With the new 300 series Mercedes had shown the world that they were once again the people to beat in the superior class. Its 3-litre engine had potential and could actually get up to 170 horsepower. However, the unit was heavy, which meant that the body had to be light. An aerodynamic body made of light aluminium with a drag coefficent of 0.25 was shaped around a skeleton of a spaceframe. The frame itself weighed just 50 kilos. Standard doors would have taken the stability away from the construction, but the problem was solved by giving the 300 SL race cars the characteristic that everyone remembers them for today: their gull-wing doors.

It was not long before it enjoyed success on the race track. No matter whether at the Nürburgring, Carrera Panamericana or at Le Mans, in 1952, the 300 SL won practically every race it competed in. However, retirement was announced as soon as the end of August for the ten race cars that had been built. Ultimately, Mercedes wanted to return to Formula 1 in 1954. It looked like the 300 SL’s fate was sealed before it had even properly got started. A fresh approach was taken to the situation in December. Rudolf Uhlenhaut wanted to have five cars built for 1953 – after all, there was room for improvement, especially in terms of power. Despite this, the chop came once and for all at the start of 1953. They had won everything, dominance had been sufficiently asserted, and Mercedes could confidently dispense with providing further proof.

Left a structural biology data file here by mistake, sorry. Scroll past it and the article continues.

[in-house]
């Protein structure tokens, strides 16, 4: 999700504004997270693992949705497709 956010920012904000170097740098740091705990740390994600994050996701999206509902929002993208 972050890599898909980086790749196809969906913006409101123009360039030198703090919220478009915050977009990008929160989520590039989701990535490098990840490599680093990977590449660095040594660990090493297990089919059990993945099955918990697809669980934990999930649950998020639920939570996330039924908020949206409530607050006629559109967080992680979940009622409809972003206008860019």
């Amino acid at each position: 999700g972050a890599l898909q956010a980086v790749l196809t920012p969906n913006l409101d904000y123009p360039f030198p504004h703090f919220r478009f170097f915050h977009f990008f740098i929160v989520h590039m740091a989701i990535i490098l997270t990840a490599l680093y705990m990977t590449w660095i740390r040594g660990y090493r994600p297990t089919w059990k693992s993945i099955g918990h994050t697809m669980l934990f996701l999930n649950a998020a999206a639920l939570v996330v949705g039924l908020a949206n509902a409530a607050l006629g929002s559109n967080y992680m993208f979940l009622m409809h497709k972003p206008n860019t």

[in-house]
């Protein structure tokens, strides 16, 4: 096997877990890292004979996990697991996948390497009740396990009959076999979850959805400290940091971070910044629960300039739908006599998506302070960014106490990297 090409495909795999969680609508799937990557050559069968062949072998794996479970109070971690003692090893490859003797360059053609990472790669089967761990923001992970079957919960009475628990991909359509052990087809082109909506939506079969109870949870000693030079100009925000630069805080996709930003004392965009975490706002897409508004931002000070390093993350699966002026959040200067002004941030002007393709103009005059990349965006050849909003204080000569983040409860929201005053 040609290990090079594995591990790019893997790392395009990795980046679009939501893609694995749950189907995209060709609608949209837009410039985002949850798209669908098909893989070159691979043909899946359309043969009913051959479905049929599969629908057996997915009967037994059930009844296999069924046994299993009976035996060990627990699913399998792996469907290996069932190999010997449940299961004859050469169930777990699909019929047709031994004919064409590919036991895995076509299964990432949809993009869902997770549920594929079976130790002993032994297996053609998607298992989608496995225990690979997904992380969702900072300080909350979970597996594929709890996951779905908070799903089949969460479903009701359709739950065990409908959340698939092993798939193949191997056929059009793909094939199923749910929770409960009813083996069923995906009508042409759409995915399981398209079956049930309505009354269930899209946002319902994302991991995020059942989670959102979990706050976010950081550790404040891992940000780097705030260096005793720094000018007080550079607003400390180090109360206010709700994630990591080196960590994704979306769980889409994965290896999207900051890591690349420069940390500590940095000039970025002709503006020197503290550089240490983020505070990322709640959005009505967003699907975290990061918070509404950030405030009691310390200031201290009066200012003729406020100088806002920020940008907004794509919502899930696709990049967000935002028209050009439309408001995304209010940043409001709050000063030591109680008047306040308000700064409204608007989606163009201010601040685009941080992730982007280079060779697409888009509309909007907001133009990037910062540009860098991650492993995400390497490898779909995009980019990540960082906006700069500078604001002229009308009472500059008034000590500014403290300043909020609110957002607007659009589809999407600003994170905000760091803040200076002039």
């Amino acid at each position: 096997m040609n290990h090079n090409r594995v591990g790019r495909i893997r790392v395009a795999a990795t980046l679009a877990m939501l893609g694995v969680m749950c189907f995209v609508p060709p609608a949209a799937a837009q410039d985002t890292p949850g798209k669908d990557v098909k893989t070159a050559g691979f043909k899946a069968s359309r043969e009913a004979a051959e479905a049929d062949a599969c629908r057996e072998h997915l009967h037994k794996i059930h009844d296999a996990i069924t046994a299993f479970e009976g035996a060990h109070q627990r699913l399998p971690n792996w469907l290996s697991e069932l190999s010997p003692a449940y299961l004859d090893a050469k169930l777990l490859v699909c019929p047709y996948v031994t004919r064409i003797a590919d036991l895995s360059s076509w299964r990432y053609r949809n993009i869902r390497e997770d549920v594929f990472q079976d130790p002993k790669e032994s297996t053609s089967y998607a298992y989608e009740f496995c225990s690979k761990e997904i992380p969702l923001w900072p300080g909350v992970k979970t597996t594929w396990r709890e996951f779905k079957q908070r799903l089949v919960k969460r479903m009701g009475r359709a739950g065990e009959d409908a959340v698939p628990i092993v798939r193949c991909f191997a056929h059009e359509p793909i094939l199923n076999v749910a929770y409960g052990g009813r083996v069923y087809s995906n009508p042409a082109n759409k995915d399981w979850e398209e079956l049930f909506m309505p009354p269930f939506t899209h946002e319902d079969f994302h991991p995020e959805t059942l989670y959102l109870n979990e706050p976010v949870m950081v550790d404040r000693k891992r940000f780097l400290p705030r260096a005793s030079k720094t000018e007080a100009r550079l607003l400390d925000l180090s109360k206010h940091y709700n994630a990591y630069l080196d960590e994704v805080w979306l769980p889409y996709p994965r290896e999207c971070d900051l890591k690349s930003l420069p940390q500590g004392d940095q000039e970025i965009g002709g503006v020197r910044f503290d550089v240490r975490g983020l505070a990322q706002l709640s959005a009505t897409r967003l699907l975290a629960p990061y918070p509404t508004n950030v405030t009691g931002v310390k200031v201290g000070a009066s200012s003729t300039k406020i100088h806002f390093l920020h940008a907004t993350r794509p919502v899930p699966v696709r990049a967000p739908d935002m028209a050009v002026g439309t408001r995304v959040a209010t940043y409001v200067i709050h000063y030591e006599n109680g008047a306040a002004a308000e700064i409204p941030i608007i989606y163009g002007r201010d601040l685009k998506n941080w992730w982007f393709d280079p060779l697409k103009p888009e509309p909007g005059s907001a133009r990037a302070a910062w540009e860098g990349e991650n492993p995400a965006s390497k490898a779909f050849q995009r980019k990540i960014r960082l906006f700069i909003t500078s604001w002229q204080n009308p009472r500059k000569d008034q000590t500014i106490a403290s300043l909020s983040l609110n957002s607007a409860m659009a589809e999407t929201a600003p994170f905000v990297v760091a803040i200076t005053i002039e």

One of the five cars for which the death knell had sounded was almost finished. This car was now the guinea pig for the Experimental Department. The aim was to make it even lighter, even more streamlined, and above all, even more powerful. While experiments with superchargers had been carried out in the previous year, now fuel injection technology was intended to provide a boost, along with increased compression and bigger inlets and outlets. Work on aircraft engines provided experience in this domain, and the 6-stample injection pump brought it up to 215 horsepower.